Basic House :: Harlequin

Speaking of heavy, this bass/house mover vibrates with the slightest hint of overblown distortion, which happens to be a key ingredient in many of Bishop's tracks. "Harlequin" is pretty amazing though and is his best effort to date.
 

Clark :: The Grit in the Pearl

Heavy new track form Chris Clark. "The Grit in the Pearl" is the second taste from his forthcoming WARP release, Clark. Pre-order here. Serious Body Riddle vibes here...
 

SOSMIX 10.1.14

This week, September 28th to be exact, would have been the late Trish Keenan's 46th birthday. Broadcast are a major influence of mine and to say I'm a "fan" doesn't even scratch the surface of what their music means to me. In this mix, check out the never-before released demo of Tender Buttons' "Tears in the Typing Pool".
 

Electric Youth :: Runaway :: Video

Check out the new video for Electric Youth's immersive single "Runaway", directed by Noel Paul. The band's debut full-length, Innerworld, is out now.

Dreamcrusher :: La Haine

Dreamcrusher's "La Haine" is brutal and overwhelming. Luwayne Glass creates a harsher and more painful array of distortion that builds from releases by pioneers Medicine and Astrobrite only there's just a hint of melody completely anchored by bass lines and throbbing drums. "La Haine" explodes from start to finish, but there's also a hypnotic lull that occurs during the first thirty seconds. It's a similar experience when listening to Medicine's "One More" for the first time -- you don't believe what you're hearing yet you know something grand is about to take place. In this case it's a colossal wave of noise.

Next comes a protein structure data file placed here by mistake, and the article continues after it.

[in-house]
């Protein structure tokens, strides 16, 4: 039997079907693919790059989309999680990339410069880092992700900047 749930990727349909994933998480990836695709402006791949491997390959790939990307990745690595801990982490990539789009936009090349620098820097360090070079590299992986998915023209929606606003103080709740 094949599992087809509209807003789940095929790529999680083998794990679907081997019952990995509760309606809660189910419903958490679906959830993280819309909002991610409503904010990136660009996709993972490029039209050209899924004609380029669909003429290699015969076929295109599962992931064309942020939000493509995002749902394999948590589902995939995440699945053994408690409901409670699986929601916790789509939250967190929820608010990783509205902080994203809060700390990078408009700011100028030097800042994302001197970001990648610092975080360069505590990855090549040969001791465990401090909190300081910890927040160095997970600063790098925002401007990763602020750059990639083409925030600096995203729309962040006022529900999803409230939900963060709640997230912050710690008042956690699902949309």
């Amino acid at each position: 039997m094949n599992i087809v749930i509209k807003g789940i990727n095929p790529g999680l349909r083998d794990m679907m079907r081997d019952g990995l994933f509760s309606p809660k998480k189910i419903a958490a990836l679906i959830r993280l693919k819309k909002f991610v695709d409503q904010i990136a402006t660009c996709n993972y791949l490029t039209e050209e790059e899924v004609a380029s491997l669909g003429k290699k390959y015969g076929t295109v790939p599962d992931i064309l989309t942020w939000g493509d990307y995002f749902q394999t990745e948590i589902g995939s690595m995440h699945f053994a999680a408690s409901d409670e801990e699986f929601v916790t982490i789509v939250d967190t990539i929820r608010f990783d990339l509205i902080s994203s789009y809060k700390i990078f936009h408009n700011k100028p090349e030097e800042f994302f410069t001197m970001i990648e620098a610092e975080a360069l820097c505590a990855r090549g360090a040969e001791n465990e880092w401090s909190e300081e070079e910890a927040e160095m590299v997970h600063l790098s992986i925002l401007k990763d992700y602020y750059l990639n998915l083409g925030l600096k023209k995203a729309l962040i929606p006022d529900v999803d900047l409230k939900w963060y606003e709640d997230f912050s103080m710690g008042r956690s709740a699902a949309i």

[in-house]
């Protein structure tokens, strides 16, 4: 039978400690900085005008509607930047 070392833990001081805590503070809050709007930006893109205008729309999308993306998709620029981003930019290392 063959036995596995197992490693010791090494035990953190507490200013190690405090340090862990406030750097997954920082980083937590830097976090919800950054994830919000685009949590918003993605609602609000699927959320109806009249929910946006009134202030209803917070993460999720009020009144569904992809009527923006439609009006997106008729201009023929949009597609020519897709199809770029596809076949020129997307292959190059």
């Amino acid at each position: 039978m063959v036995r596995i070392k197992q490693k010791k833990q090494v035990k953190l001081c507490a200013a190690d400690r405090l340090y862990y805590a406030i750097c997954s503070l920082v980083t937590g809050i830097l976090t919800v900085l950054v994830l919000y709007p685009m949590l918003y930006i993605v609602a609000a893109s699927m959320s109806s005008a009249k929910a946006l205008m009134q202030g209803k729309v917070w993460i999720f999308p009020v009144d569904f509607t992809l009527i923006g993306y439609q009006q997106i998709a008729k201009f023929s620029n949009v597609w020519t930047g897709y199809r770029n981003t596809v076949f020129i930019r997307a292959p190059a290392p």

Mr. Twin Sister :: In The House Of Yes

Out of the three tracks offered so far from Mr. Twin Sister's forthcoming, self-titled album ("Out of the Dark", "Blush", and now "In the House of Yes") I can say without hesitation that there's definitely a consistent theme of deep house and sweeping instrumentation in store for you. Think of this newly streaming track as a pole vault into much higher stratospheres compared to what the band were conveying on their debut album In Heaven, which was definitely fun and funky at times, but also not very memorable, at least in contrast to the magnetic future disco of "In the House of Yes". The layers of strings and elastic, almost synthetic, bass seem to intertwine and expand over Andrea Estella's perfect voice at just the right moments, whereas her vocals really dominated the band's previous work.

Not that Andrea isn't the most important component to this band, but Mr. Twin Sister don't sound like they're paying attention to themselves at all or even trying to focus on one specific dynamic as there are a multitude of layers to stare at. The production/mixing is sublime too, allowing the melodies to stick to every surface. I don't think I'm capable of understanding the listener who doesn't want to immediately add this track to a mix or DJ set.